As you approach your 50s, you should be mindful of significant retirement milestones that are associated with your age. Below is our guide to the dates and associated rules you should plan for in retirement.

Age 50: Catch-up Contributions

Once you turn 50, you can make catch-up contributions to your tax-deferred retirement accounts. Catch-up contributions are an excellent way for pre-retirees who are behind on their retirement savings to put more money away.

The rule also benefits high earners, who can save money on taxes by contributing the maximum plus the catch-up.

For 2018, if you have a 401(k), 403(b), or 457 plan, you can contribute an extra $6,000 per year. This increases the total amount you can save in a tax-deferred account from $18,000 to $24,000.

If you have an IRA or Roth IRA, you can contribute an extra $1,000, bringing the total from $5,500 to $6,500. If you have a Simple IRA, you are allowed to add an extra $3,000.

Age 55 and 59.5: Penalty-Free Retirement Withdrawals

Beginning at age 55, you may request a distribution from your employer’s qualified retirement plan and avoid the 10% early withdrawal penalty (you will still have to pay ordinary income tax on the distribution). To be eligible for this penalty-free distribution, you will need to have separated from service from your job and left the tax-deferred account with your employer (don’t roll it over!).

Once you turn 59.5, you can take penalty-free distributions from any plan, including IRAs.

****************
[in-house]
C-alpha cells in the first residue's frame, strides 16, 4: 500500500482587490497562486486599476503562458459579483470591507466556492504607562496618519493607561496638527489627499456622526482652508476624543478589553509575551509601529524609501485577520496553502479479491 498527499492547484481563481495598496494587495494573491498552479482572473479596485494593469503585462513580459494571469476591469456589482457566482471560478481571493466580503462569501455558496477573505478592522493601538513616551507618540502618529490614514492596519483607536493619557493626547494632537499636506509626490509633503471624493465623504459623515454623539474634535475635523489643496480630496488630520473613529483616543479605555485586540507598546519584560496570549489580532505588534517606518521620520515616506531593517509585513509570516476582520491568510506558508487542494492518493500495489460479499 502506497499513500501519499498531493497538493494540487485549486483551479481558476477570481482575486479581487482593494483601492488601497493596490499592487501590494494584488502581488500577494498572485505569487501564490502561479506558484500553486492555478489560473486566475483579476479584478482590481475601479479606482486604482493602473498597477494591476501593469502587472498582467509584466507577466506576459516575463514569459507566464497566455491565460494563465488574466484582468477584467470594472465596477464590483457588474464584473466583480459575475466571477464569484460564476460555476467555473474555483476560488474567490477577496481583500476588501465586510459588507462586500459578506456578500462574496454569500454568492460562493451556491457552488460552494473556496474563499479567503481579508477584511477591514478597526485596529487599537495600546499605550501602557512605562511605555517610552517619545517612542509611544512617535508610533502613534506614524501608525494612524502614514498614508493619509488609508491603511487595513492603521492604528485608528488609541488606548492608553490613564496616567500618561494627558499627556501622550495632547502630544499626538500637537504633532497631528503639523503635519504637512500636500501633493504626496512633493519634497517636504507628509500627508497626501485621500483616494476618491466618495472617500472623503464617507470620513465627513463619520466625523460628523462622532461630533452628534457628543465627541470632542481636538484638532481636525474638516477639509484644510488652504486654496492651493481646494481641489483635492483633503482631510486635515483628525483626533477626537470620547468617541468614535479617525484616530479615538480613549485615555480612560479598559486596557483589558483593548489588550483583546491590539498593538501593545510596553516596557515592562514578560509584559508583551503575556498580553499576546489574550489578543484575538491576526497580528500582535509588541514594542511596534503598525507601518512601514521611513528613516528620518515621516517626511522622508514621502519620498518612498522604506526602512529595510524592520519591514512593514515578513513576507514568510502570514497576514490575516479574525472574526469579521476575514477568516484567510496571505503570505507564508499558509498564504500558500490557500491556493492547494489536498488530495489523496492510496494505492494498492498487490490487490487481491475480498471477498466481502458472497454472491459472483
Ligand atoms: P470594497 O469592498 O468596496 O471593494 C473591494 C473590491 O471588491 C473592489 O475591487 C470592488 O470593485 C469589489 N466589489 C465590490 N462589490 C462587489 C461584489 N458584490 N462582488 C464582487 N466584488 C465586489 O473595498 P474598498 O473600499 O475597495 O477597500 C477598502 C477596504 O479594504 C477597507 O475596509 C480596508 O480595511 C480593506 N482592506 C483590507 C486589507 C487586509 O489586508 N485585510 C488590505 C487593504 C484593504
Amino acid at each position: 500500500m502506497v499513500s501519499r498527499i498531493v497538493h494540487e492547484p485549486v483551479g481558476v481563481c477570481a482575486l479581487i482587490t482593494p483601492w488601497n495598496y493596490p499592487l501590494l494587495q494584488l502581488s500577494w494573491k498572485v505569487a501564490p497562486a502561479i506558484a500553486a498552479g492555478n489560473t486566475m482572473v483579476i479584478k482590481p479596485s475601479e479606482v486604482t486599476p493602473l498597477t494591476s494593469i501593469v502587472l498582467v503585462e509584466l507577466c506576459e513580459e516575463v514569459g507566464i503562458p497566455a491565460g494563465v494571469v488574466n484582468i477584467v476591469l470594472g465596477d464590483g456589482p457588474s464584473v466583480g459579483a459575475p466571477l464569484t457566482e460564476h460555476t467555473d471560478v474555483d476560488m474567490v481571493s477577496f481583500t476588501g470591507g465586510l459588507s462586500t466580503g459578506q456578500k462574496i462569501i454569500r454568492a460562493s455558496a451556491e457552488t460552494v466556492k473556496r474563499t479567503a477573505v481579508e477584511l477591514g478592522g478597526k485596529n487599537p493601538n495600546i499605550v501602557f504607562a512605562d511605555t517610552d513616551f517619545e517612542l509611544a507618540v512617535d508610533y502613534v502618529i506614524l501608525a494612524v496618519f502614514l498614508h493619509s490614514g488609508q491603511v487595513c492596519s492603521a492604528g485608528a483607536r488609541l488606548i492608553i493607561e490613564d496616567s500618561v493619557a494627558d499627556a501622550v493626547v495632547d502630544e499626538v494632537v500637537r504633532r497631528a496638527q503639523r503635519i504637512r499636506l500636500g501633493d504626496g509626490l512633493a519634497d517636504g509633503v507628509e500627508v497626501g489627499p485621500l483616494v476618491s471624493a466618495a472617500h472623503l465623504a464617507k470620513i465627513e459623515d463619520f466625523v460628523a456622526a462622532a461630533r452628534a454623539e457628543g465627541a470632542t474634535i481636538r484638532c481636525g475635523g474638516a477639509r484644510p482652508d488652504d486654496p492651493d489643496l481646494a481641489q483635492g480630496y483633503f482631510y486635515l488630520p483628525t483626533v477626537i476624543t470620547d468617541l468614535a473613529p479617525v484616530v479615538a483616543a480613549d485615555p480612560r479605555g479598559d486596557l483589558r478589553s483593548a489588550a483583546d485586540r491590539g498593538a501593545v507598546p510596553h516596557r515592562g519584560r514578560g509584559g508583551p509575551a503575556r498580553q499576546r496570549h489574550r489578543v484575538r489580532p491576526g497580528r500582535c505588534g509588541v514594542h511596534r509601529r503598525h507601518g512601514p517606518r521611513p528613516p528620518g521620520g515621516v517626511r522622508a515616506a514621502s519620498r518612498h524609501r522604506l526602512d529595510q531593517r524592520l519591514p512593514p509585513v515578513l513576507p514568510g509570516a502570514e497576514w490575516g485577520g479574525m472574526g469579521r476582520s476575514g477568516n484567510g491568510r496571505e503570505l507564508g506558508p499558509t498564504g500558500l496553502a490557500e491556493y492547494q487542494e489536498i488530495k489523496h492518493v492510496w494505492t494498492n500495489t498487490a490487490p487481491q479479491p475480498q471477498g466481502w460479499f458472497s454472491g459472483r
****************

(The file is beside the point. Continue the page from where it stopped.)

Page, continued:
Tip: If you want to retire early (before 59.5), do not roll your employer’s tax-deferred account to an IRA. You will have to pay the early withdrawal penalty if you do.

Age 62: Reduced Social Security Benefits

Once you turn 62, you can start receiving Social Security benefits—but they will be less than if you wait until your full retirement age (see below). If you collect right on your 62nd birthday, your benefit will be reduced by 25%! In addition, if you are still working and collect your benefit, you will be penalized if your earnings exceed $17,040.

Age 65: Start Date for Medicare

Once you turn 65, you are eligible for Medicare and a Medicare supplement plan. Most people don’t need a reminder for this, as about 12 months before your 65nd birthday, your mailbox becomes overloaded with Medicare offers. 🙂

Age 66–67: Full Retirement Age

Depending on your year of birth, when you turn 66 or 67, you hit full retirement age (FRA). This is the age you’re are entitled to receive your full benefit from Social Security. You also will not be penalized if you continue to work and collect Social Security.

Age 70: Maximum Social Security Benefit

On your 70th birthday, the Social Security benefit amount you are eligible for stops increasing.

Tip: It makes no sense to delay your Social Security benefit past age 70. True story: I met a guy who was 74 and had yet to collect his Social Security benefit. He had lost out on four years of income!

Age 70.5: Required Minimum Distributions

Once your turn age 70.5, you must take mandatory withdrawals from your tax-deferred retirement accounts (Roth IRAs are exempt). These withdrawals are referred to as required minimum distributions (RMDs). The withdrawals count as income, and you will be taxed.

If you fail to take an RMD, you will be penalized 50% of what your distribution should have been. It is one of the harshest penalties the IRS has.

Tip: The one exception to the RMD rule is if you are working, still have your money in your employer plan, and don’t own more than 5% of the company—then you will not have to take a distribution.